Is Social Security the Biggest Perpetrator of Social Security Fraud?
Social Security’s website self righteously proclaims, “We take fraud seriously and so should you.” Yet the biggest perpetrator of Social Security fraud is surely Social Security itself. I’ve been exposing the system’s fraud, incompetence, malfeasance, and outright cruelty for decades — in my Ask Larry Social Security column, originally appearing in PBSNewHour and, in recent years, in Forbes, on my company’s Social Security software website, in my co-authored New York Times bestseller, Get What’s Yours - the Secrets to Maxing Out Your Social Security, and in my new book, Money Magic - an Economist’s Secrets to More Money, Less Risk, and a Better Life.
In short, when I accuse Social Security of doing X, I provide overwhelming evidence and do so on an ongoing basis. My case against Social Security doesn’t stem from any fundamental animus with the system’s goals. Given how poorly we Americans handle our personal finances, amen for a government program that effectively forces us to save and insure against early mortality, excessive longevity, divorce, disability, poor earnings, shortened careers, and more.
But there is no reason we can’t fix the system’s awful problems, including its terrible insolvency as well as its ingrained sexism. There’s certainly no reason to keep running the system with incompetent Commissioners who make no attempt whatsoever to address any of Social Security’s internal problems.
And there’s no argument for maintaining a decades-old system that, with its 2,728 rules and hundreds of thousands of rules about those rules, literally defines the term user nightmare. The right answer is to redesign Social Security from scratch while preserving and strengthening all its legitimate functions not to mention saving it from financial collapse. I describe, in a few pages, how this can easily be done, on a bipartisan basis, in my book You’re Hired.
But back to the current system and its systematic, massive benefit theft from, of all people, elderly widows and widowers — theft that yet to be stopped, let alone addressed by compensating it victims!
Theft is a strong word. So, don’t take it from me. Take it from Social Security’s own Inspector General (IG), whose 2018 report estimates that Social Security wrongfully deprived over 13,000 widows and widowers of $132 million and counting!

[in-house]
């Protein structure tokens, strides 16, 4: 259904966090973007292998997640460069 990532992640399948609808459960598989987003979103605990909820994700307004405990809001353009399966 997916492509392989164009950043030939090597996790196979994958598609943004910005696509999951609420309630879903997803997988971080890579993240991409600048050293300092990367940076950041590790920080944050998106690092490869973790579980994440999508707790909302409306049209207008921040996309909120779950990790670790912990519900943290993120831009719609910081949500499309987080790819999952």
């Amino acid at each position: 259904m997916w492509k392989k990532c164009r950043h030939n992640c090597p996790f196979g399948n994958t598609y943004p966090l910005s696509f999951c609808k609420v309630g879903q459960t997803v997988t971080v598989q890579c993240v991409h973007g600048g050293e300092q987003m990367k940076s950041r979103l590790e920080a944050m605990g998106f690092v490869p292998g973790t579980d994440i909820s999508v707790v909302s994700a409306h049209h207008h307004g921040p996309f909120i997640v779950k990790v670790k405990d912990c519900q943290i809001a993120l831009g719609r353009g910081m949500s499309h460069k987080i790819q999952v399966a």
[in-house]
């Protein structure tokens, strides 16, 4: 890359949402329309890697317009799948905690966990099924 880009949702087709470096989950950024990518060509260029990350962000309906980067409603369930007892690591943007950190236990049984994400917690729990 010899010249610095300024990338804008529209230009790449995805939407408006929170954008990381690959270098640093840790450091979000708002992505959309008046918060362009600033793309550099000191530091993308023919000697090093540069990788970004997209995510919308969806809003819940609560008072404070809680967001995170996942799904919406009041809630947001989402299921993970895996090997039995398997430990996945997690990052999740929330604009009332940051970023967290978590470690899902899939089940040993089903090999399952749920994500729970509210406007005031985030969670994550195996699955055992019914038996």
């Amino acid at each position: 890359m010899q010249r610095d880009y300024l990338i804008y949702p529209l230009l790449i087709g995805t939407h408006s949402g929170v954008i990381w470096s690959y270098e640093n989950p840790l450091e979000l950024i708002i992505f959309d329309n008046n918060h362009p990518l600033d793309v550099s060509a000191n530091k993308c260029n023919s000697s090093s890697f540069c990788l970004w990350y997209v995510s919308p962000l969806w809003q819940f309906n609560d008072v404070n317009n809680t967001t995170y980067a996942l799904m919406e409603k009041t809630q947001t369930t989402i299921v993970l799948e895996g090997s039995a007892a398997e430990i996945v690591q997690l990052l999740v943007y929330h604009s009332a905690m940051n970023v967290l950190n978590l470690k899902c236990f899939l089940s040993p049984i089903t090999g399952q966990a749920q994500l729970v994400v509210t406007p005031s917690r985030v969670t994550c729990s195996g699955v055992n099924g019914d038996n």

The fraud the IG documented was spotted back in 2013 by John McAdams. John is an outstanding, long-time, Social Security claims officer working at one of Social Security’s Philadelphia offices. John began blowing the whistle on Social Security’s widow-scamming starting in 2013. It took five years, but Social Security’s IG finally investigated.
John contacted me in 2015 about what was going on. At the time, I was writing Ask Larry columns for PBSNewsHour about Social Security. I now do so for Forbes. (You can post here and read answers at my company’s maximizemysocialsecurity software website.) Anyway, this is how John knew I wasn’t just answering Social Security questions, but also exposing its truly unbelievable mistreatment of the public.
After hearing from John, I immediately wrote a column for PBSNewHour about the system’s widow(er) scam. I wrote another column in Forbes in March 2018 about the issue when the Inspector General’s report appeared. And, in 2020, when John told me the IG report was being ignored, I tried to get victims to sign up to sue Social Security under a class action suit via yet another Forbes column. I also included the issue in my New York Times co-authored bestseller, Get What’s Yours - the Secrets to Maxing Out Your Social Security and in my new book, Money Magic - an Economist’s Secrets to More Money, Less Risk, and a Better Life. In short, like John, I’m committed to ensuring Social Security pay back what it has stolen and end its theft.
Let me clarify the precise nature of the theft via an example using my company’s $40 maximizemysocialsecurity.com (MMSS) software. Take a hypothetical 62 year-old widow, named Joan, who retired in January when her husband, John, passed. Last week Joan contacted Social Security to decide whether to collect widows benefits. They suggested she do so and also file for all available benefits. Joan naturally said yes, assuming this was to her advantage. It was nothing of the kind. In saying yes, Joan was instantly defrauded to the tune of $175,431!
This MMSS calculation assumes Joan can receive a $3,000 inflation-adjusted retirement benefit if she waits till age 70 to collect and that John was receiving a $2,500 retirement benefit when he died. (It also assumes a real discount rate of 0.59 percent and an inflation rate of 3.56 percent in line with the prevailing yields on 30-year inflation-protected and nominal Treasury bonds.)
By saying yes, Joan was effectively given the larger of the two benefits, namely $29,555. This constitutes her reduced widows benefit. (It’s reduced because she’s taking it before her full retirement age of 67.) It’s the inflation-adjusted amount she’ll receive each year for the rest of her life. The rest of her life could encompass 38 years, if Joan lives to her maximum age of 100.
By saying yes, Joan was, in Social Security’s convoluted language, actually given her reduced $20,944 annual retirement benefit plus a reduced annual excess widows benefit of $8,610. The total adds up to $29,555 because every dollar of Joan’s reduced retirement benefit lowers her reduced excess widows benefit by one dollar. In short, saying yes (or having a staffer specify yes without Joan’s knowledge) gains Joan nothing.